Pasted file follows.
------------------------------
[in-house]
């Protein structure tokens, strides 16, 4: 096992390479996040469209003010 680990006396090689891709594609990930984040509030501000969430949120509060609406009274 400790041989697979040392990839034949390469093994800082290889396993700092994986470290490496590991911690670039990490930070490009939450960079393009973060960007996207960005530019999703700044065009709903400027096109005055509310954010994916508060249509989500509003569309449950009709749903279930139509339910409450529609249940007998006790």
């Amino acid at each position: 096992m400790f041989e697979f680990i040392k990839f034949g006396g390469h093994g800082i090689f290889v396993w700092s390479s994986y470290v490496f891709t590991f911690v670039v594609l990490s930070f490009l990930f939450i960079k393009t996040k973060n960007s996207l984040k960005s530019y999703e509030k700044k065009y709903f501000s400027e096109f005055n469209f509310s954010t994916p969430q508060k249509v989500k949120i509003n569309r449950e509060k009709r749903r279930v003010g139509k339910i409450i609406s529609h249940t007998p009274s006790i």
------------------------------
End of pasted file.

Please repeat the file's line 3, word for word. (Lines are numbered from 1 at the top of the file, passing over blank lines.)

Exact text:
């Amino acid at each position: 096992m400790f041989e697979f680990i040392k990839f034949g006396g390469h093994g800082i090689f290889v396993w700092s390479s994986y470290v490496f891709t590991f911690v670039v594609l990490s930070f490009l990930f939450i960079k393009t996040k973060n960007s996207l984040k960005s530019y999703e509030k700044k065009y709903f501000s400027e096109f005055n469209f509310s954010t994916p969430q508060k249509v989500k949120i509003n569309r449950e509060k009709r749903r279930v003010g139509k339910i409450i609406s529609h249940t007998p009274s006790i």